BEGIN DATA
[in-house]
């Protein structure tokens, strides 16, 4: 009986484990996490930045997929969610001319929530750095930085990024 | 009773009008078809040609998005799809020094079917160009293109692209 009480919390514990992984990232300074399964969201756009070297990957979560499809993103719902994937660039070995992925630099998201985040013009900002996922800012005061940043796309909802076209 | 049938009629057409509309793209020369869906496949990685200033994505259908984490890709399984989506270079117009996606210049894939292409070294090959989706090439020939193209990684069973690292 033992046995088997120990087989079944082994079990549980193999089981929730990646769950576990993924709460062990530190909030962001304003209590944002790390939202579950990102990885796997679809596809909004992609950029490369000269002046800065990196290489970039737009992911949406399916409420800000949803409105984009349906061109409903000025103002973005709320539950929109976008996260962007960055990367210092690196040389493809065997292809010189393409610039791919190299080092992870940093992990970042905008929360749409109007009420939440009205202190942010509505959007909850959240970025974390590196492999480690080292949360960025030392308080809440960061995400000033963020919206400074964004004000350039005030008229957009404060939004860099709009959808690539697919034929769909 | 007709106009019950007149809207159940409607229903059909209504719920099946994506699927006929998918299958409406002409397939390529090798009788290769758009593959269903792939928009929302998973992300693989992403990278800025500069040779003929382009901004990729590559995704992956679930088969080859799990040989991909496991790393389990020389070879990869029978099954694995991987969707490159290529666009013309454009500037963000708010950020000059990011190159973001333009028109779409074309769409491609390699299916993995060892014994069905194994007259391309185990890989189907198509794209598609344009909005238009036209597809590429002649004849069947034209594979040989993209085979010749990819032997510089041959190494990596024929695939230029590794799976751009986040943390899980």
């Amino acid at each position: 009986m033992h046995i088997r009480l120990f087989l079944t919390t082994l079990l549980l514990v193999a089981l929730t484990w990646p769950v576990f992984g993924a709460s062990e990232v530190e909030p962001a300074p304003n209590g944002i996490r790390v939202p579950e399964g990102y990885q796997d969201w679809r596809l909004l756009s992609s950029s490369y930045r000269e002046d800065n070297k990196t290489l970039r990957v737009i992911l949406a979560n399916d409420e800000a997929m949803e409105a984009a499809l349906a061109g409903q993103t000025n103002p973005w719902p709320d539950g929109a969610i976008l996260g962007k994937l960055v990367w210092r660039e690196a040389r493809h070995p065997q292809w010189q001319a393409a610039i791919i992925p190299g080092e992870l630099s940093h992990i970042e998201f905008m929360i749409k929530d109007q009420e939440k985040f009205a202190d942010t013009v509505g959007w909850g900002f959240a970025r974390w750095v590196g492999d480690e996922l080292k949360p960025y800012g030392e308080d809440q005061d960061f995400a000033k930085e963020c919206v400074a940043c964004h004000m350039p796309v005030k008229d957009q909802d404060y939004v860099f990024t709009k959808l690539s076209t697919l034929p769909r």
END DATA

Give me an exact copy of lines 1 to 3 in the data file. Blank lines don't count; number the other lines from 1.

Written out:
[in-house]
């Protein structure tokens, strides 16, 4: 009986484990996490930045997929969610001319929530750095930085990024 | 009773009008078809040609998005799809020094079917160009293109692209 009480919390514990992984990232300074399964969201756009070297990957979560499809993103719902994937660039070995992925630099998201985040013009900002996922800012005061940043796309909802076209 | 049938009629057409509309793209020369869906496949990685200033994505259908984490890709399984989506270079117009996606210049894939292409070294090959989706090439020939193209990684069973690292 033992046995088997120990087989079944082994079990549980193999089981929730990646769950576990993924709460062990530190909030962001304003209590944002790390939202579950990102990885796997679809596809909004992609950029490369000269002046800065990196290489970039737009992911949406399916409420800000949803409105984009349906061109409903000025103002973005709320539950929109976008996260962007960055990367210092690196040389493809065997292809010189393409610039791919190299080092992870940093992990970042905008929360749409109007009420939440009205202190942010509505959007909850959240970025974390590196492999480690080292949360960025030392308080809440960061995400000033963020919206400074964004004000350039005030008229957009404060939004860099709009959808690539697919034929769909 | 007709106009019950007149809207159940409607229903059909209504719920099946994506699927006929998918299958409406002409397939390529090798009788290769758009593959269903792939928009929302998973992300693989992403990278800025500069040779003929382009901004990729590559995704992956679930088969080859799990040989991909496991790393389990020389070879990869029978099954694995991987969707490159290529666009013309454009500037963000708010950020000059990011190159973001333009028109779409074309769409491609390699299916993995060892014994069905194994007259391309185990890989189907198509794209598609344009909005238009036209597809590429002649004849069947034209594979040989993209085979010749990819032997510089041959190494990596024929695939230029590794799976751009986040943390899980």
């Amino acid at each position: 009986m033992h046995i088997r009480l120990f087989l079944t919390t082994l079990l549980l514990v193999a089981l929730t484990w990646p769950v576990f992984g993924a709460s062990e990232v530190e909030p962001a300074p304003n209590g944002i996490r790390v939202p579950e399964g990102y990885q796997d969201w679809r596809l909004l756009s992609s950029s490369y930045r000269e002046d800065n070297k990196t290489l970039r990957v737009i992911l949406a979560n399916d409420e800000a997929m949803e409105a984009a499809l349906a061109g409903q993103t000025n103002p973005w719902p709320d539950g929109a969610i976008l996260g962007k994937l960055v990367w210092r660039e690196a040389r493809h070995p065997q292809w010189q001319a393409a610039i791919i992925p190299g080092e992870l630099s940093h992990i970042e998201f905008m929360i749409k929530d109007q009420e939440k985040f009205a202190d942010t013009v509505g959007w909850g900002f959240a970025r974390w750095v590196g492999d480690e996922l080292k949360p960025y800012g030392e308080d809440q005061d960061f995400a000033k930085e963020c919206v400074a940043c964004h004000m350039p796309v005030k008229d957009q909802d404060y939004v860099f990024t709009k959808l690539s076209t697919l034929p769909r």